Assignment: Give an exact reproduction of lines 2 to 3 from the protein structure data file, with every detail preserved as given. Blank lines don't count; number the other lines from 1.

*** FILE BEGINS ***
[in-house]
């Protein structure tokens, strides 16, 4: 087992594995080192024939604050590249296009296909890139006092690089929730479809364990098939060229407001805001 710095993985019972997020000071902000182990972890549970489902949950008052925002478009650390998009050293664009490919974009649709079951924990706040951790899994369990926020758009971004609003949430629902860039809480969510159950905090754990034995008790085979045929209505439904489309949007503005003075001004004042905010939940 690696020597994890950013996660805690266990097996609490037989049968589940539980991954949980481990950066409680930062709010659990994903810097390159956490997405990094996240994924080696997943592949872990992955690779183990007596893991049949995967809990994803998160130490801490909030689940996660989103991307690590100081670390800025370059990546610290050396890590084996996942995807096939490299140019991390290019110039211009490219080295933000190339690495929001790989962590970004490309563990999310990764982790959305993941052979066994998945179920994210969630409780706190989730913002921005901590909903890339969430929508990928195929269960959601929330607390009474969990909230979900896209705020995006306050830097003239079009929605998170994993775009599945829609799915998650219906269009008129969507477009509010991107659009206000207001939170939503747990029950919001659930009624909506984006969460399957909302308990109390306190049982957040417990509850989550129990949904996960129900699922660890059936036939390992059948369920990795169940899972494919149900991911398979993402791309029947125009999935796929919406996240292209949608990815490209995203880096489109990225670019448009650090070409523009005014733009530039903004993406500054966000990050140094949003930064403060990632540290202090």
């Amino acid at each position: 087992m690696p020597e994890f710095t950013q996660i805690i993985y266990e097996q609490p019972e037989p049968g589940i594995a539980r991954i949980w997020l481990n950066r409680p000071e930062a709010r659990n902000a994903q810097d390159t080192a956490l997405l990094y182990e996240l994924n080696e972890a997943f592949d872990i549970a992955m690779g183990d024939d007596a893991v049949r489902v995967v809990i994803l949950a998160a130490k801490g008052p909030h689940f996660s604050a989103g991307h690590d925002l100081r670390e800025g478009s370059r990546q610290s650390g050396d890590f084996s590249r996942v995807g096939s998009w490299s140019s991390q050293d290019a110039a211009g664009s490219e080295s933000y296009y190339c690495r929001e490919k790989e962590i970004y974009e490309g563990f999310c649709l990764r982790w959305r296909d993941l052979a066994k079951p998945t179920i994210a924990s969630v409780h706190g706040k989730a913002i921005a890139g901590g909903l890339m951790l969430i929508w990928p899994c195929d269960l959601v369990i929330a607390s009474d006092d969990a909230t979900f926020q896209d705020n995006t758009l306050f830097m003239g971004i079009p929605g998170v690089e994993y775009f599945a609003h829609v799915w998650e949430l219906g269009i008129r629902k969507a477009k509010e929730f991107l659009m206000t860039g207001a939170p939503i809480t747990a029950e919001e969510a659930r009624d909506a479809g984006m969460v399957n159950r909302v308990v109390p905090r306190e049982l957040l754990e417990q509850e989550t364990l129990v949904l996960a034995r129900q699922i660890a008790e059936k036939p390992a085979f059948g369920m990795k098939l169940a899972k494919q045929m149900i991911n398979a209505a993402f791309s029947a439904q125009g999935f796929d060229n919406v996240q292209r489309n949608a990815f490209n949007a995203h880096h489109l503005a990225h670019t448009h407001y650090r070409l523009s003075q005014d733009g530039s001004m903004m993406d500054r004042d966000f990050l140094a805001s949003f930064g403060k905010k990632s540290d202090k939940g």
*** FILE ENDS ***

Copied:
């Protein structure tokens, strides 16, 4: 087992594995080192024939604050590249296009296909890139006092690089929730479809364990098939060229407001805001 710095993985019972997020000071902000182990972890549970489902949950008052925002478009650390998009050293664009490919974009649709079951924990706040951790899994369990926020758009971004609003949430629902860039809480969510159950905090754990034995008790085979045929209505439904489309949007503005003075001004004042905010939940 690696020597994890950013996660805690266990097996609490037989049968589940539980991954949980481990950066409680930062709010659990994903810097390159956490997405990094996240994924080696997943592949872990992955690779183990007596893991049949995967809990994803998160130490801490909030689940996660989103991307690590100081670390800025370059990546610290050396890590084996996942995807096939490299140019991390290019110039211009490219080295933000190339690495929001790989962590970004490309563990999310990764982790959305993941052979066994998945179920994210969630409780706190989730913002921005901590909903890339969430929508990928195929269960959601929330607390009474969990909230979900896209705020995006306050830097003239079009929605998170994993775009599945829609799915998650219906269009008129969507477009509010991107659009206000207001939170939503747990029950919001659930009624909506984006969460399957909302308990109390306190049982957040417990509850989550129990949904996960129900699922660890059936036939390992059948369920990795169940899972494919149900991911398979993402791309029947125009999935796929919406996240292209949608990815490209995203880096489109990225670019448009650090070409523009005014733009530039903004993406500054966000990050140094949003930064403060990632540290202090």
């Amino acid at each position: 087992m690696p020597e994890f710095t950013q996660i805690i993985y266990e097996q609490p019972e037989p049968g589940i594995a539980r991954i949980w997020l481990n950066r409680p000071e930062a709010r659990n902000a994903q810097d390159t080192a956490l997405l990094y182990e996240l994924n080696e972890a997943f592949d872990i549970a992955m690779g183990d024939d007596a893991v049949r489902v995967v809990i994803l949950a998160a130490k801490g008052p909030h689940f996660s604050a989103g991307h690590d925002l100081r670390e800025g478009s370059r990546q610290s650390g050396d890590f084996s590249r996942v995807g096939s998009w490299s140019s991390q050293d290019a110039a211009g664009s490219e080295s933000y296009y190339c690495r929001e490919k790989e962590i970004y974009e490309g563990f999310c649709l990764r982790w959305r296909d993941l052979a066994k079951p998945t179920i994210a924990s969630v409780h706190g706040k989730a913002i921005a890139g901590g909903l890339m951790l969430i929508w990928p899994c195929d269960l959601v369990i929330a607390s009474d006092d969990a909230t979900f926020q896209d705020n995006t758009l306050f830097m003239g971004i079009p929605g998170v690089e994993y775009f599945a609003h829609v799915w998650e949430l219906g269009i008129r629902k969507a477009k509010e929730f991107l659009m206000t860039g207001a939170p939503i809480t747990a029950e919001e969510a659930r009624d909506a479809g984006m969460v399957n159950r909302v308990v109390p905090r306190e049982l957040l754990e417990q509850e989550t364990l129990v949904l996960a034995r129900q699922i660890a008790e059936k036939p390992a085979f059948g369920m990795k098939l169940a899972k494919q045929m149900i991911n398979a209505a993402f791309s029947a439904q125009g999935f796929d060229n919406v996240q292209r489309n949608a990815f490209n949007a995203h880096h489109l503005a990225h670019t448009h407001y650090r070409l523009s003075q005014d733009g530039s001004m903004m993406d500054r004042d966000f990050l140094a805001s949003f930064g403060k905010k990632s540290d202090k939940g």